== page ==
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I understand that the population variance of a set is just a special case of the variance of a random variable where $P(X=x) = \frac{1}{n}$ for $n$ elements in the set.

Still I can't help but feel that when computing $\sigma^2 (X) = \sum_{i=1}^n [(x_i -\mu)^2 \cdot P(X=x_i)]$, we're doing extra, or somehow "too much", individual weighing of the values of $X$.

After all, aren't the weights by likelihood of occurrence of a certain $x_i$ already expressed in $\mu$? Why are we again weighing the squared differences from the mean by probability? Why not average using $\frac{1}{n}$ instead?

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  • $\begingroup$ Because then you'd be adding them instead of averaging them. The variance (loosely speaking) captures how much a variable may vary from its mean on average. $\endgroup$ – arctic tern Jul 3 '16 at 20:02
  • $\begingroup$ @arctictern, In the title of the question I ask about using $\frac{1}{n}$ instead. So I'm not saying don't average them the differences, I'm asking why average using the individual probabilities, since they're already expressed in $\mu$, and why not use $\frac{1}{n}$ instead? $\endgroup$ – jeremy radcliff Jul 3 '16 at 20:03
  • $\begingroup$ Why would we use $\frac{1}{n}$ if the different variations from the mean are not equally likely? $\endgroup$ – arctic tern Jul 3 '16 at 20:04
  • $\begingroup$ @arctictern I don't know, I just feel that the likelihood unevenness is already captured in the mean, so it feels like overkill somehow to express that unevenness yet again. $\endgroup$ – jeremy radcliff Jul 3 '16 at 20:05
  • $\begingroup$ Quote: "I'm asking why average using the individual probabilities ..." You don´t use the individual probability, but you divide by n. It is a coincindence that the individual probabilities are equal to $ \frac1n$. $\endgroup$ – callculus Jul 3 '16 at 20:10
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The squared variation of $X$ from its mean could itself be considered a random variable, say defined by $Y=(X-\mu)^2$. The variation then measures the mean of $Y$, which involves using $Y$'s and hence $X$'s probability distribution. Your feelings wouldn't say to average a random variable (like $Y$) by simply adding the possible values it could take and dividing by the count if $Y$ is not uniformly distributed would they? If $x_1$ and $x_2$ are two values that $X$ can take with some probability, then the squared variation $(X-\mu)^2$ is not equally likely to be $(x_1-\mu)^2$ as it is to be $(x_2-\mu)^2$ unless for instance $X$ itself is equally likely to be $x_1$ as it is to be $x_2$.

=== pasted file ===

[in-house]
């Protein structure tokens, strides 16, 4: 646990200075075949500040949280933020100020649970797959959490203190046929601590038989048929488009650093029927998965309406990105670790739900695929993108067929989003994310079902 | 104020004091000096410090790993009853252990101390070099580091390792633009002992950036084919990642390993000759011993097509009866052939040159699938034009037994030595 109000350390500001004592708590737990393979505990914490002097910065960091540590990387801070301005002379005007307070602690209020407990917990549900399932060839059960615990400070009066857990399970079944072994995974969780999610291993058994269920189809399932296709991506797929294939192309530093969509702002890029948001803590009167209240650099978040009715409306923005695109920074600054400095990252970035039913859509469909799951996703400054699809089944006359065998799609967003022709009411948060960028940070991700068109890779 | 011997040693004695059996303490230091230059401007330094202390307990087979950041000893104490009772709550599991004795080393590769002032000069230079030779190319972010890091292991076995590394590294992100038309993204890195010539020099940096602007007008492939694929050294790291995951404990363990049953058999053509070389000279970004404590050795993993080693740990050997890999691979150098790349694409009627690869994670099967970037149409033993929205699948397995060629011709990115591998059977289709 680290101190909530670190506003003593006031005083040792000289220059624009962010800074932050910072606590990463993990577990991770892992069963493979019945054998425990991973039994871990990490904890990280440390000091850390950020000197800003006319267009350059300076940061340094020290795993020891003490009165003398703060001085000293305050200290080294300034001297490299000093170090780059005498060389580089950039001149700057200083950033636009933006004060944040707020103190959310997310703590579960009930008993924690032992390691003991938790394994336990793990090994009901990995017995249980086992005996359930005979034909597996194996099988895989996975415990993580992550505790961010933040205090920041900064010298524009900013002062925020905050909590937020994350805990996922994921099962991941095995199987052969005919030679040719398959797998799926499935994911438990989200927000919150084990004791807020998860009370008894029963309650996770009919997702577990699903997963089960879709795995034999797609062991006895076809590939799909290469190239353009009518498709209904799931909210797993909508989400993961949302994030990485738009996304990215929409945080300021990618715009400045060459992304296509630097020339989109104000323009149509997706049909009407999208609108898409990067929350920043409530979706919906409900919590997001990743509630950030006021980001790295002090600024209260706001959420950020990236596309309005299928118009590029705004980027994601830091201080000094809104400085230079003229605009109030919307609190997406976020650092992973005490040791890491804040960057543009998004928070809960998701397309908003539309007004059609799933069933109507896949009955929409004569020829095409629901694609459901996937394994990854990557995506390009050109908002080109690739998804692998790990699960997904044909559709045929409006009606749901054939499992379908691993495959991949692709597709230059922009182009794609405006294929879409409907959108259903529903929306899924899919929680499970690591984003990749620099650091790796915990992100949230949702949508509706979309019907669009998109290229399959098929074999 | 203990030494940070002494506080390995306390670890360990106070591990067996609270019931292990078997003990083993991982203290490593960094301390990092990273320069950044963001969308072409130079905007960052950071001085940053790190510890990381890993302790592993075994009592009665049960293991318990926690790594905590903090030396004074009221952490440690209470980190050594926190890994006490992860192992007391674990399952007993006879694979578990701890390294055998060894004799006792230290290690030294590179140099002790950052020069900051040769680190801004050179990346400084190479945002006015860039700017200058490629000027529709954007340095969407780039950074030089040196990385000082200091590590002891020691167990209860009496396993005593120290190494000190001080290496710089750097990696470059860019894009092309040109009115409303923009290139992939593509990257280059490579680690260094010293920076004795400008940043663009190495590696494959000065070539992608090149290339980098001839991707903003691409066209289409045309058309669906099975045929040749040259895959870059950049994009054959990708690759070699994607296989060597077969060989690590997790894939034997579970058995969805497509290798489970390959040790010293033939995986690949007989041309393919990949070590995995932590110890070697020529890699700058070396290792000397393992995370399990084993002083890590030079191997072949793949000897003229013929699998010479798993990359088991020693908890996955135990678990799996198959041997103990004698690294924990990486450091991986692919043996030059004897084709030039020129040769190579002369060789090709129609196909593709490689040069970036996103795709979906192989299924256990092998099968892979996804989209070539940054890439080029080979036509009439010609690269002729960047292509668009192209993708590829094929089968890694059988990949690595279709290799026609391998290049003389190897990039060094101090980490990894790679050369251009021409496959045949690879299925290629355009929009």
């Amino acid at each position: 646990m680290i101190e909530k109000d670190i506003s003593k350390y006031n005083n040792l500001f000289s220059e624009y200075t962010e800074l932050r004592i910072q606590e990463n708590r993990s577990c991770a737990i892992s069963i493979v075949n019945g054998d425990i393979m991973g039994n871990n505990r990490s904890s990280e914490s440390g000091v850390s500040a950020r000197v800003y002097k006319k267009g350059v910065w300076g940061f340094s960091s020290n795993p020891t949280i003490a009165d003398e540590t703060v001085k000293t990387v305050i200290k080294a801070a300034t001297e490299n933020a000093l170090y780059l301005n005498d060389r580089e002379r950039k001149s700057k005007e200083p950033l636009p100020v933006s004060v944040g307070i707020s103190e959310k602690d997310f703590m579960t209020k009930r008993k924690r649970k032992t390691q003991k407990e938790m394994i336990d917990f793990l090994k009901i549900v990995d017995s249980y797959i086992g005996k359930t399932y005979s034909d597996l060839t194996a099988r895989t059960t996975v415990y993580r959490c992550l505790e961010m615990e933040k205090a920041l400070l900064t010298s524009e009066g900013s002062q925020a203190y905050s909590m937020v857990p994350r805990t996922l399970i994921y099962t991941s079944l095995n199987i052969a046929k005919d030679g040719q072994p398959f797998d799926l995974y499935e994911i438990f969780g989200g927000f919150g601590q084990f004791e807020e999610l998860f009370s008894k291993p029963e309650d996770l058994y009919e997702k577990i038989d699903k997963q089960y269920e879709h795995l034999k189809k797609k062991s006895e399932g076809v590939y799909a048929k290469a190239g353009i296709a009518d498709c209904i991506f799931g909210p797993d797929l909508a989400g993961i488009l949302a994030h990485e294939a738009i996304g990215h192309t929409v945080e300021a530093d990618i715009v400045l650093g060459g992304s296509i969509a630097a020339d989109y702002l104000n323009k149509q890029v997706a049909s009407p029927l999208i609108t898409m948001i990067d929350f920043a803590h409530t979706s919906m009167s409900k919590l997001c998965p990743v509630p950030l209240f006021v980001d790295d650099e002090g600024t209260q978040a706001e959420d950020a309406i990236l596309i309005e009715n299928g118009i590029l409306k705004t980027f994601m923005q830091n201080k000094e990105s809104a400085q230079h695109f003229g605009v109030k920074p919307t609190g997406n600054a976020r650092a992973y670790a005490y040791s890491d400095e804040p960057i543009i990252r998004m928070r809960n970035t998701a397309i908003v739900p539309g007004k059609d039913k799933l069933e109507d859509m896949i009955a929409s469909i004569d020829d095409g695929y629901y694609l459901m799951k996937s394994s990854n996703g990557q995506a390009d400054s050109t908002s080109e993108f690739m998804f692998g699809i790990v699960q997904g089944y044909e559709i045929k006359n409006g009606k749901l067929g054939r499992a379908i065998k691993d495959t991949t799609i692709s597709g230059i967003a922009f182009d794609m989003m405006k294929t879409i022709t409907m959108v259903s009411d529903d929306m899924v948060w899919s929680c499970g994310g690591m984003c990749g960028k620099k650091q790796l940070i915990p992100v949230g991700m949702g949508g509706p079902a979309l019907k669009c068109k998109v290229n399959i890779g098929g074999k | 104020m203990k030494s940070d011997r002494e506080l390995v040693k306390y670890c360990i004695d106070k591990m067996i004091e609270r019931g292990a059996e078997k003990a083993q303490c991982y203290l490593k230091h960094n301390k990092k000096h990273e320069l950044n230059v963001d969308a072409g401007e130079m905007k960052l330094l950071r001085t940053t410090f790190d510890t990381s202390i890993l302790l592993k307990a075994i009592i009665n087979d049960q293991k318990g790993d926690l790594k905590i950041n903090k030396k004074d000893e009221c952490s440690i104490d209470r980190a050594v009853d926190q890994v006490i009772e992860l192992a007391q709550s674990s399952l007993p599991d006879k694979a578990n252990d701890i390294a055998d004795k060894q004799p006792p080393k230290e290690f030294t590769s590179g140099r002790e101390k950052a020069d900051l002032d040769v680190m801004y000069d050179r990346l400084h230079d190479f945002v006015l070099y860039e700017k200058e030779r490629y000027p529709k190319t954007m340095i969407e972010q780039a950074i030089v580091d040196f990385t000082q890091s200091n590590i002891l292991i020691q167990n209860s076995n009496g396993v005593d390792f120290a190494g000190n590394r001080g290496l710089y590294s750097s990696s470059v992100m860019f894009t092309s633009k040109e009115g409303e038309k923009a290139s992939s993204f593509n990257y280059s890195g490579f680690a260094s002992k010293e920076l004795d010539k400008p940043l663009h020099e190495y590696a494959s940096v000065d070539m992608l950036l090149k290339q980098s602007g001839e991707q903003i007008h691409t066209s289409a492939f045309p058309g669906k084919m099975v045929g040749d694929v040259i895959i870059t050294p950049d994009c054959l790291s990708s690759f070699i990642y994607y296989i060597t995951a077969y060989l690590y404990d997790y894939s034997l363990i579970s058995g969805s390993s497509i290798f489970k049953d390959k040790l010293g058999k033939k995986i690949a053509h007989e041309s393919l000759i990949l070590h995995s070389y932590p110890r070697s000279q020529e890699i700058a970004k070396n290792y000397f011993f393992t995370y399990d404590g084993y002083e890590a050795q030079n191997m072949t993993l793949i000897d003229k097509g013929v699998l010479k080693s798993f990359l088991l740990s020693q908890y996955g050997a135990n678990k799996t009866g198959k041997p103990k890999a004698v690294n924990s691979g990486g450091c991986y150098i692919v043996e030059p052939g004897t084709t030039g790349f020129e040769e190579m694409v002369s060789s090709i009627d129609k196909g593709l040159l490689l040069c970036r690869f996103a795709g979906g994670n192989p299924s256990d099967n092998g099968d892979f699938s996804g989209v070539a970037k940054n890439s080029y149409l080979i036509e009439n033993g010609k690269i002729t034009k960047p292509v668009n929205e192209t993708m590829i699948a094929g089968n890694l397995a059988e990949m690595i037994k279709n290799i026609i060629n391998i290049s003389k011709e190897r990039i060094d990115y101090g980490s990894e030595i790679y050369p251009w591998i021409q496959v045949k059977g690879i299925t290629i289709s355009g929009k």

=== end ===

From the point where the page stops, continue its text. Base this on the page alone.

Consider for instance a random variable $X$ that took the values $a$ or $b$ with probabilities $1$ and $0$ respectively. So essentially, $X$ always takes the value $a$, and in particular its mean is $\mu=a$.

According to your feelings, we shouldn't take into account how likely it is that $X$ is $a$ versus $b$ and simply calculate the average squared variation to be

$$\frac{1}{2}(a-a)^2+\frac{1}{2}(b-a)^2=\frac{(b-a)^2}{2}.$$

In other words, the average squared variation of $X$ from its mean would be $(b-a)^2/2$, even though $X$ never varies from its mean value $\mu=a$ and the value $b$ is completely independent of $X$ anyway, which is absurd. The issue is that the squared variation $(X-\mu)^2$ is equal to $(a-a)^2$ one-hundred percent of the time (not $\frac{1}{2}$ of the time) and is equal to $(b-a)^2$ zero percent of the time (not $\frac{1}{2}$ of the time), so on average $(X-a)^2$ should be

$$1(a-a)^2+0(b-a)^2=0.$$

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  • $\begingroup$ Thank you for the added details. It took me a while to work through everything conceptually but it finally makes sense. $\endgroup$ – jeremy radcliff Jul 3 '16 at 22:35

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